The craving - Fergusson claims that what the body actually wants is minerals. The body needs minerals such as calcium, sodium, magnesium, and zinc to stay healthy - if you are deficient in any of these you will think you want salt. Similarly, craving salt can be a sign of dehydration, as sodium works by keeping water in the body to hydrate cells.

The cure - Rather than opting for pretzels, salty nuts or crisps which are sprinkled with table salt, opt for Himalayan pink salt of Celtic sea salt which are rich in minerals. And always drink plenty of filtered water.


The craving - During the dark winter months the lack of sunshine leaves most of us deficient in our feel-good brain chemical serotonin. As our serotonin levels drop, our brain seeks balance and we crave carbs. Refined carbohydrates - such as white rice, white bread or white - spike our blood sugar levels causing amino acids to get shunted out of our cells giving tryptophan gets a free ride across our blood/brain barrier. This gives a temporary boost in serotonin. The problem is that refined carbs are often nutrient deficient and lack the building blocks we need to create serotonin. So when our blood sugar plummets again, the craving comes back, but what the body really wants is serotonin.

The cure - to keep your brain brimming with serotonin without spiking your blood sugar levels, you need to eat good quality protein such as turkey, fish, chicken, quinoa, buckwheat, nuts, seeds, beans, and pulses to provide your body with a good supply of amino acids including tryptophan. Avoid serotonin sabotages such as caffeine, nicotine, and artificial sweeteners. These deplete the body of nutrients essential for converting tryptophan to 5-HTP to serotonin.


The craving - If you struggle to start the day without a strong cup of coffee, your body might need a boost of catecholamines - adrenaline and dopamine which help to energise and motivate. This means the body really wants Tyrosine - as this supports the production of catecholamines.

The cure - rather than drinking coffee you could increase your intake of tyrosine-rich foods such as bananas, meats, fish, eggs, nuts, beans and oats.


The craving - although delicious, eating a cheese board every night isn’t ideal, but if the body is craving cheese this could be a sign of an essential fatty acid deficiency. These are good fats which the body can’t manufacture itself - omega 3 and omega 6.

The cure - rather than tucking into a block of Edam, Fergusson recommends eating foods such as nuts and seeds, as well as oily fish such as tuna, salmon and trout.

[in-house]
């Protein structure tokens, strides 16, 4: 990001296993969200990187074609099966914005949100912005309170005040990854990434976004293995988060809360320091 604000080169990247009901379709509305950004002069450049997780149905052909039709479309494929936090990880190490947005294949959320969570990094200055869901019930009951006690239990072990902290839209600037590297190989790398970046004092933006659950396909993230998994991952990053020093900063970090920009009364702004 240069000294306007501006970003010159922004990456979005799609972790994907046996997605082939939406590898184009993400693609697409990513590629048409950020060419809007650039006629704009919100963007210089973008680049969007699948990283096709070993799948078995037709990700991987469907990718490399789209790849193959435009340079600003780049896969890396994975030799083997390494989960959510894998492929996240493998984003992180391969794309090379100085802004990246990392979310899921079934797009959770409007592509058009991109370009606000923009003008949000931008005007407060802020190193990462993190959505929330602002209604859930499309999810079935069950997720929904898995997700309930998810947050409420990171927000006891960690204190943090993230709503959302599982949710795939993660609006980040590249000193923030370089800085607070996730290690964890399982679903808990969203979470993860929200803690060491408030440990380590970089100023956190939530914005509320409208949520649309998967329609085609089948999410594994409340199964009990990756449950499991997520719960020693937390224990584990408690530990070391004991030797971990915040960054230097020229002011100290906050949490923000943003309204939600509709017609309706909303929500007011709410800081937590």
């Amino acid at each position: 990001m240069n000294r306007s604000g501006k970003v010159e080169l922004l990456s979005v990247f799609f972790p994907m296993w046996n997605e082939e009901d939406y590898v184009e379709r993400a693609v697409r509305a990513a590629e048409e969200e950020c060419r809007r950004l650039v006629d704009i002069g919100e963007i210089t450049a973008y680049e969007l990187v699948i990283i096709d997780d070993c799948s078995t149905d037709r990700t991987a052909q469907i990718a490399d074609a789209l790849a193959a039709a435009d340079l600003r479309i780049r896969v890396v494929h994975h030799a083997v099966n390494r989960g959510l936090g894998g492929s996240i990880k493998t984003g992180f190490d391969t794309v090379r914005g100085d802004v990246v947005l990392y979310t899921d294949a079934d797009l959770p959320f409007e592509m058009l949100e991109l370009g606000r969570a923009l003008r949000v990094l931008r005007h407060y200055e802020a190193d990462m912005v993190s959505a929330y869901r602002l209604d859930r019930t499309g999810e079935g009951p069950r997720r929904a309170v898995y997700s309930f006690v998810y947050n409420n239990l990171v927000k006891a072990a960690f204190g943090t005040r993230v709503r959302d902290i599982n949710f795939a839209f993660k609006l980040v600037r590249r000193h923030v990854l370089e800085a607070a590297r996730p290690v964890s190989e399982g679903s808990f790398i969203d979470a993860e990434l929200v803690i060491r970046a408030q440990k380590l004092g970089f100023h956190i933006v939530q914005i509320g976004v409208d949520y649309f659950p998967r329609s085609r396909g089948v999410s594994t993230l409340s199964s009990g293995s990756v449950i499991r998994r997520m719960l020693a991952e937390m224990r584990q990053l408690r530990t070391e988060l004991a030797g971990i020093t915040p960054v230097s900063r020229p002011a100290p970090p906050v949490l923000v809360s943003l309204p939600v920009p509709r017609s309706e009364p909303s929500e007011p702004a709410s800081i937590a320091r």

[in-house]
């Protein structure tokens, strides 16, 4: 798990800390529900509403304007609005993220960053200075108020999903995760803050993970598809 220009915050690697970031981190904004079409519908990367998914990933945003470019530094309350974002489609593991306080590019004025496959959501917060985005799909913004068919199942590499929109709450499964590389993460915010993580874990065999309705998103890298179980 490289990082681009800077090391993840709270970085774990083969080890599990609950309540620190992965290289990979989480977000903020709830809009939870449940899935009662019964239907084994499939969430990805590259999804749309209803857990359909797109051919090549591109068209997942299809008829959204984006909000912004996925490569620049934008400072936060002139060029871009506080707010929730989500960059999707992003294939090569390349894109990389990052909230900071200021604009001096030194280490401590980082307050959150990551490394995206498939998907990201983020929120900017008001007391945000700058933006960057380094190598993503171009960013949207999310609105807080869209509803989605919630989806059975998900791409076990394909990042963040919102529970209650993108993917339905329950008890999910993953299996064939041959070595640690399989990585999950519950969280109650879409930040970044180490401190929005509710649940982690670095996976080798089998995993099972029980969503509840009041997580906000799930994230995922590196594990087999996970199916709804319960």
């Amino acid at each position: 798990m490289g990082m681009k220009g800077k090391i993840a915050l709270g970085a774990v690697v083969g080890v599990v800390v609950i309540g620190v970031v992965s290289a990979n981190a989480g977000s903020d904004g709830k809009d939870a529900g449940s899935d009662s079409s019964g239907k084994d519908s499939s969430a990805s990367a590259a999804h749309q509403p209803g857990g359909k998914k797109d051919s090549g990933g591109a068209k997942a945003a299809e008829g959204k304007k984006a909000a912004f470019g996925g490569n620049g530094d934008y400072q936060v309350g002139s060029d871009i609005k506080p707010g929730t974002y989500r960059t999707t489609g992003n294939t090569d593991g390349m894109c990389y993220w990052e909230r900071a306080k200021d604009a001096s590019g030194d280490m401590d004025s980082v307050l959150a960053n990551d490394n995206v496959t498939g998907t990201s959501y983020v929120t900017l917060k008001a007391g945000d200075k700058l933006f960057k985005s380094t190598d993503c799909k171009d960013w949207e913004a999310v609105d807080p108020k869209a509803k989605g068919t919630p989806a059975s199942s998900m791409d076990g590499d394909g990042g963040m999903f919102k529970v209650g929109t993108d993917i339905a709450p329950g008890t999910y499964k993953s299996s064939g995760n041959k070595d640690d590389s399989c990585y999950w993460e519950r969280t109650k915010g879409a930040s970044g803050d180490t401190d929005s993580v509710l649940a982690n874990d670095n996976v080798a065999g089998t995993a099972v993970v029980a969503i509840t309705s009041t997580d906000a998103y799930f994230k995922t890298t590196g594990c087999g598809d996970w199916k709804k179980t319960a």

Dr Christy Fergusson, a food psychologist for Seasonal Berries, said: “Serotonin is our feel good happy brain chemical which keeps our moods high and our cravings at bay.

“As the dark nights roll in and our serotonin levels plummet, we can find our energy drops, our moods turn and the sugar cravings kick in. Relying on high sugar foods, biscuits and crisps to keep us going can leave us riding the blood sugar rollercoaster.

“We feel buzzed for a spell but soon our energy, concentration and mood can plummet. If you find yourself losing focus and the brain fog descending as the afternoon wears on, bust out a punnet of fresh berries and the antioxidants will help sharpen your mind.”

Global Brain Monitoring Market size demand will increase by 2016-2024

Zion Market Research, the market research group announced the analysis report titled ‘Brain Monitoring Market: Global Industry Analysis, Size, Share, Growth, Trends, and Forecasts 2016–2024’

Global Brain Monitoring Market: Overview

The activities associated with the brain monitoring include functions related to the brain such as the blood flow, magnetic movement, cerebral oxygen capacity, electrical motion, gravity adjoining the brain, tumor along with other conditions. These conditions of the brain can lead to severe symptoms such as paralysis, tremors, loss of sensation and muscle pain and weakness. The diseases that are associated with the brain are very complicated and their treatments are very costly too. Nowadays, there are several types of brain monitoring devices available that combat these diseases.

Global Brain Monitoring Market: Segmentation

The brain monitoring market is segmented globally into its product, end user, therapeutic application, procedure, and geography. On the basis of the product, the brain monitoring market is categorized into devices and accessories. The devices segment is further sub-segmented into magnetoencephalography devices, intracranial pressure monitors, magnetic resonance imaging (MRI) devices, positron emission tomography devices, electroencephalography devices, transcranial doppler devices, cerebral oximeters, computerized tomography devices and sleep monitoring devices. The segment of accessories is divided into the type and usability. According to the type, the market is further categorized into electrodes, pastes and gels, cables, sensors, caps, batteries, and others. Based on the usability, the market is categorized into non-disposable and disposable. On the basis of the procedure, the global brain monitoring market is segregated into non-invasive and invasive. Based on therapeutic application, the global market is classified into epilepsy, Parkinson’s disease, dementia, Huntington’s disease, stroke, headache disorders, sleep disorders, traumatic brain injuries and other therapeutic applications such as autism, Williams syndrome, schizophrenia, Landau-Kleffner syndrome, attention-deficit hyperactivity disorder, depression, dyslexia and sickle-cell disease. On the basis of the end user, the global market is categorized into diagnostic centers, neurological centers and institutions, hospitals, ambulatory surgical centers and clinics, ambulances and other end users such as home care settings and academic and research institutions.